[REVIEWED] Murdered: Soul Suspect – A ‘Solve Your Own Homicide’ adventure

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It’s always refreshing when a developer takes a chance on a game that isn’t one of those heartless, soulless, guaranteed-to-sell-six-million-copies games that come from focus groups and clinical market research.

Murdered: Soul Suspect is one such title: it flouts convention at almost every turn, and the end result is a game that’s different and interesting. Yet it’s also plagued with a few problems that, ironically, a few focus group sessions could have caught before it shipped.

Story-driven

That’s partly because Murdered: Soul Suspect is all about the story, and less about the gameplay. And a fantastic story it is, involving a recently-dead protagonist who, in ghost form but with the help of a young medium, must solve his own murder so that he can “move on” in the afterlife. The premise is certainly original, the lead character is a likeable scamp, the supporting characters are believably acted and the story twists and turns its way to a satisfying conclusion.

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That’s Joy, your companion-medium for the duration. The faintly-shimmering dude is you.

But all of that goodness is offset by a game that isn’t very, er, gamey. A lot of your time will be spent wandering the rather lifeless husk of modern-day Salem, Massachusetts, a place with a rather sinister history but a particularly uninteresting aesthetic, and conducting investigations that in a way that makes twisting objects in your hand as Cole Phelps from LA Noire look like a fast-paced first-person shooter in comparison. You literally walk around scenes doing a modern-day version of “hunt the live pixel” from 1990s adventure games, just in 3D, as you search for the relevant clues.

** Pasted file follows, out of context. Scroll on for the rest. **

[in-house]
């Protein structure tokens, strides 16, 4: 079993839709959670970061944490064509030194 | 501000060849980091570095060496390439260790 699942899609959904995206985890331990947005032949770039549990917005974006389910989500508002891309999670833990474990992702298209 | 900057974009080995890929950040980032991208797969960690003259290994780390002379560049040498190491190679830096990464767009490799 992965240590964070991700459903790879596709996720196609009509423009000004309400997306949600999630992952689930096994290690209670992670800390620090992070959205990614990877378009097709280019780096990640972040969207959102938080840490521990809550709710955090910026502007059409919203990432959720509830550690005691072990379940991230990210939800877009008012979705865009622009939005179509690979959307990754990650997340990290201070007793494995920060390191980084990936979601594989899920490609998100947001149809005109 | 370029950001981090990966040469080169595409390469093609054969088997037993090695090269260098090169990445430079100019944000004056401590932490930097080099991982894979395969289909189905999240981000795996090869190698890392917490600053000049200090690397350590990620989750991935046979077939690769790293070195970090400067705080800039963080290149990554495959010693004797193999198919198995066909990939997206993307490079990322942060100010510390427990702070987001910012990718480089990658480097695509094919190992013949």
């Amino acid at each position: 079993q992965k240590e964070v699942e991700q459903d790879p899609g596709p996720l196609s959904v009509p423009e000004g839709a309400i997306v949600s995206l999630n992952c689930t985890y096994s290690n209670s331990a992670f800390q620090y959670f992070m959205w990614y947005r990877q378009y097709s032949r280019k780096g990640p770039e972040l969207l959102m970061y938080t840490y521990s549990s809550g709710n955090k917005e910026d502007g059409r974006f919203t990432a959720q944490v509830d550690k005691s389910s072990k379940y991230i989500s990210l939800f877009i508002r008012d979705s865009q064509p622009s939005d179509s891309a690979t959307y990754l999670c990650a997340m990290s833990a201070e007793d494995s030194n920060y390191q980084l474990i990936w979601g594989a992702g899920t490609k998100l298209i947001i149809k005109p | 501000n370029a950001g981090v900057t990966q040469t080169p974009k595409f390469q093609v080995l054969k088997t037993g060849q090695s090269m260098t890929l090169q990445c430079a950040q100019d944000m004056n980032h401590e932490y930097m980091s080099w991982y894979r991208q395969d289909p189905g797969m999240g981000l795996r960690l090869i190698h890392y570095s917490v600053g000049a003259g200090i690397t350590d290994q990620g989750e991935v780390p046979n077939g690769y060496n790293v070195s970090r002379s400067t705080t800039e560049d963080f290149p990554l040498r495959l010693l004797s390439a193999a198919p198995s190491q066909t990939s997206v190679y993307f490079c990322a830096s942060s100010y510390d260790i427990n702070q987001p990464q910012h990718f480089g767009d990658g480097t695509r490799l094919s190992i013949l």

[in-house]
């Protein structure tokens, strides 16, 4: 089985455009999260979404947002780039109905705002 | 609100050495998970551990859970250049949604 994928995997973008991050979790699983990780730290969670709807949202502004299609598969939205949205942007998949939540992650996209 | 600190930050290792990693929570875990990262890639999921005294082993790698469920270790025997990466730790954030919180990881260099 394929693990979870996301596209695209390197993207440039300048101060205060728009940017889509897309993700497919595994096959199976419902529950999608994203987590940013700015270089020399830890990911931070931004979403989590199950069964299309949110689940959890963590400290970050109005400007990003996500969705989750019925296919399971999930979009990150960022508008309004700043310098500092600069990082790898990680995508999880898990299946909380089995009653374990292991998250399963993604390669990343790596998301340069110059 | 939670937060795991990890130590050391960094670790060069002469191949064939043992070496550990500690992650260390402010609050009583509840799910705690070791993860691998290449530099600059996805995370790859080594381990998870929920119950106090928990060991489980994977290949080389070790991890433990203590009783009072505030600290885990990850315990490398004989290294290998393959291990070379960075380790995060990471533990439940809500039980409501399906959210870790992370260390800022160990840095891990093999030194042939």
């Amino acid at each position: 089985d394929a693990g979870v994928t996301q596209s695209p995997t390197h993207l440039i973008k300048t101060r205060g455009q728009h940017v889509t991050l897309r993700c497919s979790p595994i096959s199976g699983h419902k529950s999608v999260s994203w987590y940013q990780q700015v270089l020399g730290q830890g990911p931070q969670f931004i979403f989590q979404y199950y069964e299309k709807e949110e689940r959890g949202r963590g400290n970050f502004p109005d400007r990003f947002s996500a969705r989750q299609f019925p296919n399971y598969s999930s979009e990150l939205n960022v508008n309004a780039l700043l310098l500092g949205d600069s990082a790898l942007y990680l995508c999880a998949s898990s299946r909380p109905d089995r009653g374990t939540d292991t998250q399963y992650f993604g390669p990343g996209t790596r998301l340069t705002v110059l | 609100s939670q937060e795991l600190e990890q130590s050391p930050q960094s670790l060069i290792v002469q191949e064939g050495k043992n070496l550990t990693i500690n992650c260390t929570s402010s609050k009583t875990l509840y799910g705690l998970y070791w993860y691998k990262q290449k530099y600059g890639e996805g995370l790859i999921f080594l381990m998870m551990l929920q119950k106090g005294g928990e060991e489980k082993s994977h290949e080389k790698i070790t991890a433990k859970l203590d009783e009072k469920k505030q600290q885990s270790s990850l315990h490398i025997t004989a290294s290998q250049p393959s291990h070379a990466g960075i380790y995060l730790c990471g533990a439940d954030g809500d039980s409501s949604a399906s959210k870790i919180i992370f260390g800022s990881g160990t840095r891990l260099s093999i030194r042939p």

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Annnnd go!

Even that, as dull as it is, is far preferable to the occasional stealth sections that have you avoiding “demons” by zipping between unexplained “hiding spots” that make you hard for the demons to detect until they’re right on top of you. You’re given the option to “kill” the demons by sneaking up on them and performing a ridiculous quick time event that sends them back to where they came from (presumably), but there are often too many to deal with so you’re forced to avoid rather than engage them.

Cat and mouse

And when they see you or you fail to kill them – which you will – a stupid game of cat and mouse kicks off where you must zip quickly to hiding spots and jump between them so the demons lose your scent and wander back to their pre-set paths, an annoying sequence of events made worse by the demons’ rather unsettling screaming and the occasionally-wonky controls that sometimes have you missing the next hiding spot. Should you not make it in time, the demons will suck your soul away and you’ll “die” – another rather silly notion because, well, you’re already dead. But this is a videogame after all, and some concessions must be made to convention.

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That gets old, really fast.

It’s all very annoying, and adds nothing to the game but frustration. Adding insult to injury, the game’s graphics don’t do the Unreal Engine any justice – they’re just not that pretty. This definitely isn’t a good-looking game.

Not the Tom Clancy kind

As you’re playing as a ghost, a non-corporeal being to whom walls should offer no barrier, the game had to come up with a way to keep you from going anywhere you please. The solution was actually quite smart: since you’re a ghost, and you’re in a town with a very storied history involving trials, “witches” and human barbecues, the developers made bits of the old Salem shine through to today’s reality, arguing silently that it happens because of the psychic energy imparted there by violence done in the past. You, as a ghost, can see it, resulting in bits of Old Salem’s buildings and debris blocking your way in Modern Salem, directly limiting your movement and confining you to a very specific path.